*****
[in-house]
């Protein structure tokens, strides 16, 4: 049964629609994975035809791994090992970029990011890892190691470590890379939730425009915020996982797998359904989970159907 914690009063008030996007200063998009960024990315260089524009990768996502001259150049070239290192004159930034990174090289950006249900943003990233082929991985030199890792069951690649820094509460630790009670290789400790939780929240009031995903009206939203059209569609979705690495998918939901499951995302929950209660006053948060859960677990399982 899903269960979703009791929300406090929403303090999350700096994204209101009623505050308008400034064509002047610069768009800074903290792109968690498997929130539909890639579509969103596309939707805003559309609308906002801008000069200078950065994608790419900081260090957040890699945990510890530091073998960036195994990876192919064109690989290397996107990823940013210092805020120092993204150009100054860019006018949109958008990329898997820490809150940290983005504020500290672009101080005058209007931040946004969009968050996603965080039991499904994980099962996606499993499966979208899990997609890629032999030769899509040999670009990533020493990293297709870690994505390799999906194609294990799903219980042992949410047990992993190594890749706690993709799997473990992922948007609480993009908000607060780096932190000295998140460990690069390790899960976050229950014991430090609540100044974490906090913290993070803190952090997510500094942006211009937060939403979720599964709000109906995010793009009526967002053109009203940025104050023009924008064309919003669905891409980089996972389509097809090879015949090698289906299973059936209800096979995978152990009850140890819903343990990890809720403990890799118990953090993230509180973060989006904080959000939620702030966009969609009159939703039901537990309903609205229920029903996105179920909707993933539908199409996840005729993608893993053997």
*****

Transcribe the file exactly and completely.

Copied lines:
[in-house]
């Protein structure tokens, strides 16, 4: 049964629609994975035809791994090992970029990011890892190691470590890379939730425009915020996982797998359904989970159907 914690009063008030996007200063998009960024990315260089524009990768996502001259150049070239290192004159930034990174090289950006249900943003990233082929991985030199890792069951690649820094509460630790009670290789400790939780929240009031995903009206939203059209569609979705690495998918939901499951995302929950209660006053948060859960677990399982 899903269960979703009791929300406090929403303090999350700096994204209101009623505050308008400034064509002047610069768009800074903290792109968690498997929130539909890639579509969103596309939707805003559309609308906002801008000069200078950065994608790419900081260090957040890699945990510890530091073998960036195994990876192919064109690989290397996107990823940013210092805020120092993204150009100054860019006018949109958008990329898997820490809150940290983005504020500290672009101080005058209007931040946004969009968050996603965080039991499904994980099962996606499993499966979208899990997609890629032999030769899509040999670009990533020493990293297709870690994505390799999906194609294990799903219980042992949410047990992993190594890749706690993709799997473990992922948007609480993009908000607060780096932190000295998140460990690069390790899960976050229950014991430090609540100044974490906090913290993070803190952090997510500094942006211009937060939403979720599964709000109906995010793009009526967002053109009203940025104050023009924008064309919003669905891409980089996972389509097809090879015949090698289906299973059936209800096979995978152990009850140890819903343990990890809720403990890799118990953090993230509180973060989006904080959000939620702030966009969609009159939703039901537990309903609205229920029903996105179920909707993933539908199409996840005729993608893993053997």